How Should the Jets Approach Their Second Overall Pick?
Sitting at No. 2 overall in April’s NFL Draft, the New York Jets are essentially on the clock. The Jaguars are taking Trevor Lawrence at No. 1, and if they don’t, it’ll be a mistake that haunts them for the next decade-plus. The Jets will have their choice of any other highly talented prospects. The draft world is their oyster, but what should they do with it?
Zach Wilson turned heads at his Pro Day, which has led many to believe that New York should pick him. The question ultimately comes down to whether or not the Jets believe he is a better quarterback than Sam Darnold. Darnold’s first few years in the league have been, to put it nicely, underwhelming. He’s completed less than 60% of his passes, has a 13-25 record, and has yet to eclipse the 20 passing TD mark in any season. That said, he’s played for Adam Gase and a franchise that has done their best to get rid of virtually every valuable skill player.
That seems to have finally changed this offseason. They signed Corey Davis and Keelan Cole, adding two quality receivers to Jamison Crowder and Denzel Mims. They’ve also bolstered their defensive front by snatching Sheldon Rankins and Carl Lawson. Not to mention, Gase is gone, and former defensive coordinator for the 49ers, Robert Salah, is the new head coach. Things look to be turning around in New York.
Now, back to the question at hand, does Zach Wilson continue to turn this franchise in a positive direction? Wilson was extremely accurate in 2020 for BYU, completing over 73% of his passes. He also has a very good arm. Both of these have been issues for Darnold early on in his NFL career.
That said, Wilson absolutely has his flaws, too. While having an impressive arm, he definitely makes some errant throws and some questionable decisions under duress. He’s also fearless as a runner; a little too fearless. That can be a positive thing sometimes, especially for team morale, but it also scares me taking him at No. 2. One bad hit, and he could be out with an injury because he decided not to slide or get out of bounds. I could see either Trey Lance or Justin Fields being better than Wilson because they are equally talented as throwers, but they are much safer as runners.
With his reckless running and bad throws in pressure, the Jets are not a great team for him to end up. We saw in Cincinnati what happened when they couldn’t protect Joe Burrow. Per Pro-Football-Reference, Sam Darnold was pressured 27.5% of the time. That is equal to that of Russell Wilson and higher than Deshaun Watson. iDarnold’s pressure rate was even higher in 2019, at a whopping 28%.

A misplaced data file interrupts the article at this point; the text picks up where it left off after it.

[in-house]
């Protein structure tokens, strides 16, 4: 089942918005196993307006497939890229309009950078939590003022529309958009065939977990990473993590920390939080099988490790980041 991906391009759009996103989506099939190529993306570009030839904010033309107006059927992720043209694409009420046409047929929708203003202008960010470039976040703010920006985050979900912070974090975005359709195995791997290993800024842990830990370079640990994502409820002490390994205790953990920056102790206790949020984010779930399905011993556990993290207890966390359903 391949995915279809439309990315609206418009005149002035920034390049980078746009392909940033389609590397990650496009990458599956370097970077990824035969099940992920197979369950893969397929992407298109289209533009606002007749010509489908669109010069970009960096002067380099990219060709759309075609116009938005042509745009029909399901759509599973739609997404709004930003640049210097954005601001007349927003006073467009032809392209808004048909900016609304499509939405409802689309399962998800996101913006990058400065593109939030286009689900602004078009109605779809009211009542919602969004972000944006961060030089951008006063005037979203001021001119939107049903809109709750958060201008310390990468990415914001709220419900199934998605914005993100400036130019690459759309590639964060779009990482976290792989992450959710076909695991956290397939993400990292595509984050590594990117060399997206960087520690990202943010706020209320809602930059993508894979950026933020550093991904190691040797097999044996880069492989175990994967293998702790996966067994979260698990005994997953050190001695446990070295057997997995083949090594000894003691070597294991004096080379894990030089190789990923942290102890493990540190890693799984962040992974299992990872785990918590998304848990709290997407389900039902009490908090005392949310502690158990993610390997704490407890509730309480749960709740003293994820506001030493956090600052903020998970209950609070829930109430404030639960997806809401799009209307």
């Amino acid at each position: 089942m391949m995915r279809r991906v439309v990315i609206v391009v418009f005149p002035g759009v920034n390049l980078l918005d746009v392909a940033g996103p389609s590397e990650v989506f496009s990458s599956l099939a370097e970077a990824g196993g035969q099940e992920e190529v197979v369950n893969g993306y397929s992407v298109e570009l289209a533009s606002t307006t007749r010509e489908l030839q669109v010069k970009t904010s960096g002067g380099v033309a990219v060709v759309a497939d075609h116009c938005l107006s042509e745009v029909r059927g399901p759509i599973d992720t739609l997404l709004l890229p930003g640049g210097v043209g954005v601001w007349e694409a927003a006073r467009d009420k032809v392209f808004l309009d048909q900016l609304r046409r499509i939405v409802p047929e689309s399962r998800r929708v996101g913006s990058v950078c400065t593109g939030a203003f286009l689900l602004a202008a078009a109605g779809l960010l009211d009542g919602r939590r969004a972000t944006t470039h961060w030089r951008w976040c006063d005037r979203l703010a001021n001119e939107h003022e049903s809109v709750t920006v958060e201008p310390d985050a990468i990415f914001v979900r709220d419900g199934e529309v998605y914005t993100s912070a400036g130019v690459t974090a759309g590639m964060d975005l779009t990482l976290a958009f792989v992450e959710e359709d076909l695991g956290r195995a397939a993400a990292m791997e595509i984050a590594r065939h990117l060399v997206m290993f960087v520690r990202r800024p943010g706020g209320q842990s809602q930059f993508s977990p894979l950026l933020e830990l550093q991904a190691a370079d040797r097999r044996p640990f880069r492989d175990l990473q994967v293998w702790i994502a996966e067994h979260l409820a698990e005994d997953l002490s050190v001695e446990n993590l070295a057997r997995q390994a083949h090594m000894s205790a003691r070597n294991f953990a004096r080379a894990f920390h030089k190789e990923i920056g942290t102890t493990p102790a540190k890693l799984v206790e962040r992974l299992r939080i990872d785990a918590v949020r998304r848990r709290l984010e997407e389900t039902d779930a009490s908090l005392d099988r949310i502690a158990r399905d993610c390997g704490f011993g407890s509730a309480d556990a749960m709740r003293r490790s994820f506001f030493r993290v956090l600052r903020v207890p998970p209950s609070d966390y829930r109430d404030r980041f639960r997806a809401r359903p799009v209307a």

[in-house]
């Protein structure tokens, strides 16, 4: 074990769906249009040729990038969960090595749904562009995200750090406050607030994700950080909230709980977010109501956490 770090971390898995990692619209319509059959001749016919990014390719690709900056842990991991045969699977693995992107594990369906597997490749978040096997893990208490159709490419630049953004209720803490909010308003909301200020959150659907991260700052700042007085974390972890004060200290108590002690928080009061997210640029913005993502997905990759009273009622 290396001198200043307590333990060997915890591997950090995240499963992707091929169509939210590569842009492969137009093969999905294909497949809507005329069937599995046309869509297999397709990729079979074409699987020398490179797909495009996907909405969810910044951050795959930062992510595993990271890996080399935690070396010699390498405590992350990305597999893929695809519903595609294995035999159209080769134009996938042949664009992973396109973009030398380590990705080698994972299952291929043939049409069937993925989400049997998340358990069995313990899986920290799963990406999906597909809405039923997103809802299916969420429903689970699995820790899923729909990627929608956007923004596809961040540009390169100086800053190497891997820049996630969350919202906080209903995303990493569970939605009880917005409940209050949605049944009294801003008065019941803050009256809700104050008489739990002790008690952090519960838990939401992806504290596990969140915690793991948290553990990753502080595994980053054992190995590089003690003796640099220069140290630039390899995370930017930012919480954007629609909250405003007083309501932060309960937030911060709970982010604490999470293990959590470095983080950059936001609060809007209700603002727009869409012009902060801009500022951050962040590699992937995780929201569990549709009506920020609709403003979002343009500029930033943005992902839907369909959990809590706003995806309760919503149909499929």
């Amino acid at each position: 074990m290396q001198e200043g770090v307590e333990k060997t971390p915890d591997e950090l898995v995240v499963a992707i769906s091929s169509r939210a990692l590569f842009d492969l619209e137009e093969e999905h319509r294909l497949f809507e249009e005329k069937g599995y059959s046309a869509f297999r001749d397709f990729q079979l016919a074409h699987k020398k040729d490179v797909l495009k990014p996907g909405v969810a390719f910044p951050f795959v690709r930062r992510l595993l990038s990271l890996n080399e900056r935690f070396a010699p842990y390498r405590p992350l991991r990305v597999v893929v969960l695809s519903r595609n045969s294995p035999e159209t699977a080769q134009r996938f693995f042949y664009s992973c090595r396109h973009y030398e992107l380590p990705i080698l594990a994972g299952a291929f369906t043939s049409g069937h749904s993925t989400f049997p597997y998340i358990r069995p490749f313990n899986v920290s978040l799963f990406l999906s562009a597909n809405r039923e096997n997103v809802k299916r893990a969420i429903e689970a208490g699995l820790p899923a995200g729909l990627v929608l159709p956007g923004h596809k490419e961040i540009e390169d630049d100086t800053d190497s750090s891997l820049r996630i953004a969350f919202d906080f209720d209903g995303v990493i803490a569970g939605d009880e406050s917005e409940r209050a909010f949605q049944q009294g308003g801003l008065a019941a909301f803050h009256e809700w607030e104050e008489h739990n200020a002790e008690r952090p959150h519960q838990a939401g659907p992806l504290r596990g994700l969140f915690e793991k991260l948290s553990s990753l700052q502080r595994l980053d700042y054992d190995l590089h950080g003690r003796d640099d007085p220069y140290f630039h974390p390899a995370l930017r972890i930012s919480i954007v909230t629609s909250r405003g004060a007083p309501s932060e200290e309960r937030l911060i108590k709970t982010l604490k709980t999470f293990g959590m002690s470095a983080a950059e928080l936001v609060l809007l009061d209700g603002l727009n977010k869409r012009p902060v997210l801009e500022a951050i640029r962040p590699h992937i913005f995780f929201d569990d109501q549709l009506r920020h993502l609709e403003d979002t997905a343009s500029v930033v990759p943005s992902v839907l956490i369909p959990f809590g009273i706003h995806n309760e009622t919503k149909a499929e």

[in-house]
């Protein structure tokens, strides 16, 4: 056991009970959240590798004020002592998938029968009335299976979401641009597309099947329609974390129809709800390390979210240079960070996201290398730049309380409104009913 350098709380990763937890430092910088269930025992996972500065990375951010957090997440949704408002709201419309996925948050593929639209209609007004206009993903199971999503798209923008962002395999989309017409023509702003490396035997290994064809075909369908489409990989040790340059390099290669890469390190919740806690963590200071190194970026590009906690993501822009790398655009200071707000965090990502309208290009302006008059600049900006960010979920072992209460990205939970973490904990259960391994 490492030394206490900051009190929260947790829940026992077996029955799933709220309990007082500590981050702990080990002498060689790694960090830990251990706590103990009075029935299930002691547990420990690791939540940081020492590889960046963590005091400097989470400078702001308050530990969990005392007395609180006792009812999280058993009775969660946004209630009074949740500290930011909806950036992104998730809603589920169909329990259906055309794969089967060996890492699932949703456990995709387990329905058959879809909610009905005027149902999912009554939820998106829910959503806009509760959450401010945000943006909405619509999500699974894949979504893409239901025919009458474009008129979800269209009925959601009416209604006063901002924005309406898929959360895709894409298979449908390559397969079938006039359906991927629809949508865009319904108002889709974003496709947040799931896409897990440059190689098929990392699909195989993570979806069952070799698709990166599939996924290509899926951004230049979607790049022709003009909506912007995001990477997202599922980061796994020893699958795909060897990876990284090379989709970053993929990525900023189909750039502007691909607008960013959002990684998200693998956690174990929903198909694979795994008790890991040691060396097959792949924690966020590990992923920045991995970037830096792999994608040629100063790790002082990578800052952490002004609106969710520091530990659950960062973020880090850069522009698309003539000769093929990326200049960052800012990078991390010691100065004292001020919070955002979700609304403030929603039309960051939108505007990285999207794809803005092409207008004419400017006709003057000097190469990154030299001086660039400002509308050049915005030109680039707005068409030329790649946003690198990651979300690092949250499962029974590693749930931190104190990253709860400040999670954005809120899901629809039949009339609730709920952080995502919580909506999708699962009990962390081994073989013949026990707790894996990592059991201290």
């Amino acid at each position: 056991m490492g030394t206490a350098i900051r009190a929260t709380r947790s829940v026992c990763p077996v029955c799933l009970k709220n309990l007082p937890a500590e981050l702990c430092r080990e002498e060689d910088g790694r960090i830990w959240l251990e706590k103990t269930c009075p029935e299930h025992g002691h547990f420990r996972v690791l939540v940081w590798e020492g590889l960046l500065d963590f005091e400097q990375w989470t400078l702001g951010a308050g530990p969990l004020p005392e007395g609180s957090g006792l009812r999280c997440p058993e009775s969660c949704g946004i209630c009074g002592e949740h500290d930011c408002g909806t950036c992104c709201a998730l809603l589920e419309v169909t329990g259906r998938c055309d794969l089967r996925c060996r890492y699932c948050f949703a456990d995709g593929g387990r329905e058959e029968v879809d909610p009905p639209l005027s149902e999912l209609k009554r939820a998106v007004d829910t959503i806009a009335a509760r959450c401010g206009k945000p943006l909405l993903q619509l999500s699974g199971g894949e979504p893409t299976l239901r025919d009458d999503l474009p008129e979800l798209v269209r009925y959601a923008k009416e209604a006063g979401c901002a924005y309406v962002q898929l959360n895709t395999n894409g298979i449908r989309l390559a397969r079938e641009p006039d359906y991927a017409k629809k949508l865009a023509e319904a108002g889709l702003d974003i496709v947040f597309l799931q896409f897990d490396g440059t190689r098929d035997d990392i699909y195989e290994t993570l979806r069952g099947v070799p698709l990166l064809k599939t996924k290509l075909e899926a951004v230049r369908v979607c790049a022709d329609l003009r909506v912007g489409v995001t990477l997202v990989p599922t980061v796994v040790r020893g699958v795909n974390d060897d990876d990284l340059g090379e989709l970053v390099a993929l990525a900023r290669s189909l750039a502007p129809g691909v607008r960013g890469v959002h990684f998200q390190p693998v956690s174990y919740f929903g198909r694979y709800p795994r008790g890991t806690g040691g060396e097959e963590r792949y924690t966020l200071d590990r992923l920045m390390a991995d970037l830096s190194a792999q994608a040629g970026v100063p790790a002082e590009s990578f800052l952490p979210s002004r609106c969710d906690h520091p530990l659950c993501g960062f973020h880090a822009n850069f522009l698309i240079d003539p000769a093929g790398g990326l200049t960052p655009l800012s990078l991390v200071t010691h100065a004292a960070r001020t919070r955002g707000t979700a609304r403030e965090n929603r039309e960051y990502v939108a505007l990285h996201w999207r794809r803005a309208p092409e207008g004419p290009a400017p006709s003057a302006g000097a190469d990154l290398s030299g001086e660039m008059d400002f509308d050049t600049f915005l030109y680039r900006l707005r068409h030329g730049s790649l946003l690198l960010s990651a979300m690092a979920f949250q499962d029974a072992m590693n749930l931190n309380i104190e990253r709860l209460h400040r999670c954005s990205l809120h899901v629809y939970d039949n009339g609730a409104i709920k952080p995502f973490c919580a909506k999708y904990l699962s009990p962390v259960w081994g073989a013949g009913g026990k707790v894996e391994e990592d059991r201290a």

Obviously, Darnold isn’t a quarterback equal nor as mobile as Wilson or Watson, but it’s tough to get anything done when you have defenders in your face all the time. Here is how the Jets current o-linemen ranked in 2020, per PFF:
Tackles: 31st, 64th
Guards: 26th, 42nd
Yeah, it’s not great. Because of that, I’m not only questioning whether Wilson is even the second-best quarterback in this draft, but could any quarterback truly be effective behind this o-line? New York shouldn’t overthink this. Penei Sewell has been the top o-line prospect since this draft process began. New York desperately needs another tackle opposite Mekhi Becton that can protect the quarterback. Sewell would provide that. Both players would be on rookie deals for multiple years, which means Darnold could finally be confident in his pass protection.
The fact of the matter is this: a rookie quarterback isn’t going to change the status of this team. The Jets went 2-14 in 2020. They are not going to be contending for a playoff spot in 2021 just because a slightly better quarterback is running for his life. 2021 should be an experimental year; give Darnold some actual pass protection and see what happens. If Darnold still doesn’t perform well with better protection, or they just feel that they can get a better QB next draft cycle, then they can look to move on.